Resources by Carol Hendrix
|Urban Stormwater: Terms and Definitions||Jul 14, 2020||426-119 (BSE-268P)|
|Best Management Practice Fact Sheet 3: Grass Channels||Dec 11, 2019||426-122 (BSE-271P)|
|Best Management Practice Fact Sheet 4: Soil Restoration||
Soil restoration (SR) is the technique of enhancing compacted soils to improve their porosity and nutrient retention. It includes biological (worms) and mechanical aeration, mechanical loosening (tilling), planting dense vegetation, and applying soil amendments. Soil amendments involve the spreading and mixing of mature compost into disturbed and compacted urban soils (see Figure 1).
|Dec 11, 2019||426-123 (BSE-272P)|
|Best Management Practice Fact Sheet 5: Vegetated Roofs||
A vegetated roof (VR) is a best management practice (BMP) that reduces stormwater runoff and pollution. Vegetation and media create a permeable system on a previously impervious surface. The VR intercepts rainfall and filters runoff while reducing the volume and velocity. Vegetated roofs consist of a waterproofing barrier, drainage system, and engineered growing media. There are two types of VRs: intensive and extensive. Intensive vegetated roofs are deeper and heavier, while extensive vegetated roofs are shallower, lighter, and more common (see Figure 1). The type of VR determines the amount of maintenance necessary to maintain the vegetation.
|Dec 11, 2019||426-124 (BSE-273P)|
|Best Management Practice Fact Sheet 6: Rainwater Harvesting||
Rainwater harvesting (RWH), also known as rainwater harvesting systems or cisterns, are devices that intercept, divert, store, and release collected roof runoff from rainfall for later use as an alternative water supply (see figure 1). RWH can also be designed to provide runoff reduction benefits. Therefore, it is classified as a best management practice (BMP) for treatment of urban stormwater. Because of its dual purpose and benefit, RWH is often classified as a sustainable urban BMP.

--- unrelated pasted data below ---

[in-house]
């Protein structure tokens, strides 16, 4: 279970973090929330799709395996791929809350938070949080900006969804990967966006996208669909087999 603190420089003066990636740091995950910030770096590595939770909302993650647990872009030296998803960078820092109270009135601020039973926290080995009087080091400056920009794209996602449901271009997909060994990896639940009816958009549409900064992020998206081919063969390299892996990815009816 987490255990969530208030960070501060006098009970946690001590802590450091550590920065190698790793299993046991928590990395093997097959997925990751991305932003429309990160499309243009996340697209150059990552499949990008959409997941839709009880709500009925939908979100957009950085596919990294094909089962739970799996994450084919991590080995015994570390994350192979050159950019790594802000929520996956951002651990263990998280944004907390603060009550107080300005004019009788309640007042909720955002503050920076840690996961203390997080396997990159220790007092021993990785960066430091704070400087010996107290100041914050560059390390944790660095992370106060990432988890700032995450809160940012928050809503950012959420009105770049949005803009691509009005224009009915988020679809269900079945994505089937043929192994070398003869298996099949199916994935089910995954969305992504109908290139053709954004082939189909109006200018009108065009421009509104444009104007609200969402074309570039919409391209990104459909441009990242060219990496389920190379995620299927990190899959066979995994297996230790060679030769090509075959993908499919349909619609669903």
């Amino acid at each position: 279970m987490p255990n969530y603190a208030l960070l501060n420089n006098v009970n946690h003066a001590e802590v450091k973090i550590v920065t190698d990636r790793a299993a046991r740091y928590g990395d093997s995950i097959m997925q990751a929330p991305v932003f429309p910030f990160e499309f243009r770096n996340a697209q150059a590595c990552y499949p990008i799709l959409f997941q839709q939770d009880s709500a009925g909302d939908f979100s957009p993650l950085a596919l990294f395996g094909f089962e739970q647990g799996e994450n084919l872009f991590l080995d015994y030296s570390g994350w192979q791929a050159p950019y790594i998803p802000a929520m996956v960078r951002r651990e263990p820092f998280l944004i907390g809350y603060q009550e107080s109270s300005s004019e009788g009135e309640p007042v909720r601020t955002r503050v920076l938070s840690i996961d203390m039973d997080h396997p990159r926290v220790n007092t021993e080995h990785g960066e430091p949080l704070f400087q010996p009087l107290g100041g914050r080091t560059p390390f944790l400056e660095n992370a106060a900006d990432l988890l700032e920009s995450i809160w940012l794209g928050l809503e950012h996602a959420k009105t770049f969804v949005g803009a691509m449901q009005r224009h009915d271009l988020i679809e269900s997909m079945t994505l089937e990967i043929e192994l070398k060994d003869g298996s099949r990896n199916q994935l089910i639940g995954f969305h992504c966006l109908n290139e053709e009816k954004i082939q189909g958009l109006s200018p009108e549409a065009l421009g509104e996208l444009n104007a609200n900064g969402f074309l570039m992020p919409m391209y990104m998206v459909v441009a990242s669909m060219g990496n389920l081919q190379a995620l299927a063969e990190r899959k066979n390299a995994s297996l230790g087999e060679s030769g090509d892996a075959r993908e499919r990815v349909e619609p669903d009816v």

|Dec 11, 2019||426-125 (BSE-274P)|
|Best Management Practice Fact Sheet 7: Permeable Pavement||
Permeable pavement (PP) is a modified form of asphalt or concrete with a top layer that is pervious to water due to voids intentionally created during mixing. PPs include pervious concrete, porous asphalt, and interlocking concrete pavers. These materials are used as stormwater treatment practices in urban areas. They are used in place of traditionally impervious surfaces to allow infiltration and storage, thus reducing runoff (see figure 1).
|Jan 22, 2020||426-126 (BSE-275P)|
|Best Management Practice Fact Sheet 9: Bioretention||
A bioretention cell, or rain garden, is a best management practice (BMP) designed to treat stormwater runoff from roofs, driveways, walkways, or lawns. They are a shallow, landscaped depression that receives and treats polluted stormwater with the goal of discharging water of a quality and quantity similar to that of a forested watershed (figure 1).
|Jan 27, 2020||426-128 (BSE-277P)|
|Best Management Practice Fact Sheet 10: Dry Swale||
A dry swale (DS) is a shallow, gently sloping channel with broad, vegetated, side slopes. Water flow is slowed by a series of check dams (see figure 1). A DS provides temporary storage, filtration, and infiltration of stormwater runoff. Dry swales function similarly to bioretention, and are comparable to wet swales; however, unlike a wet swale, a DS should remain dry during periods of no rainfall. A DS is an engineered best management practice (BMP) that is designed to reduce pollution through runoff reduction and pollutant removal and is part of a site’s stormwater treatment practice (see figure 2).